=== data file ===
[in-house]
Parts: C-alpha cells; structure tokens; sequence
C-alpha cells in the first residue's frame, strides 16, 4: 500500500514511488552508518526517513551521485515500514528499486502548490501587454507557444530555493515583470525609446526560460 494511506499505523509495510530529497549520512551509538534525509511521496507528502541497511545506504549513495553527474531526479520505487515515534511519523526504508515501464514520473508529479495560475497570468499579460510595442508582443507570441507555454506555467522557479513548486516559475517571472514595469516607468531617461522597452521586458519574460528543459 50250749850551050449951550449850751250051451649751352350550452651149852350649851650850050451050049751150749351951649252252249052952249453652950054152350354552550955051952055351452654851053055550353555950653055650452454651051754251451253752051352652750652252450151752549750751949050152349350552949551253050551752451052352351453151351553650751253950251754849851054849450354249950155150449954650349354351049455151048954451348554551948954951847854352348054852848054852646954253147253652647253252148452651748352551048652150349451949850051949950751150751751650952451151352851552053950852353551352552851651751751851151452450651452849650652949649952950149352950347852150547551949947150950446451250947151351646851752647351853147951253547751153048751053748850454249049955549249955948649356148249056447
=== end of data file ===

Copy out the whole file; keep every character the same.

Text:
[in-house]
Parts: C-alpha cells; structure tokens; sequence
C-alpha cells in the first residue's frame, strides 16, 4: 500500500514511488552508518526517513551521485515500514528499486502548490501587454507557444530555493515583470525609446526560460 494511506499505523509495510530529497549520512551509538534525509511521496507528502541497511545506504549513495553527474531526479520505487515515534511519523526504508515501464514520473508529479495560475497570468499579460510595442508582443507570441507555454506555467522557479513548486516559475517571472514595469516607468531617461522597452521586458519574460528543459 50250749850551050449951550449850751250051451649751352350550452651149852350649851650850050451050049751150749351951649252252249052952249453652950054152350354552550955051952055351452654851053055550353555950653055650452454651051754251451253752051352652750652252450151752549750751949050152349350552949551253050551752451052352351453151351553650751253950251754849851054849450354249950155150449954650349354351049455151048954451348554551948954951847854352348054852848054852646954253147253652647253252148452651748352551048652150349451949850051949950751150751751650952451151352851552053950852353551352552851651751751851151452450651452849650652949649952950149352950347852150547551949947150950446451250947151351646851752647351853147951253547751153048751053748850454249049955549249955948649356148249056447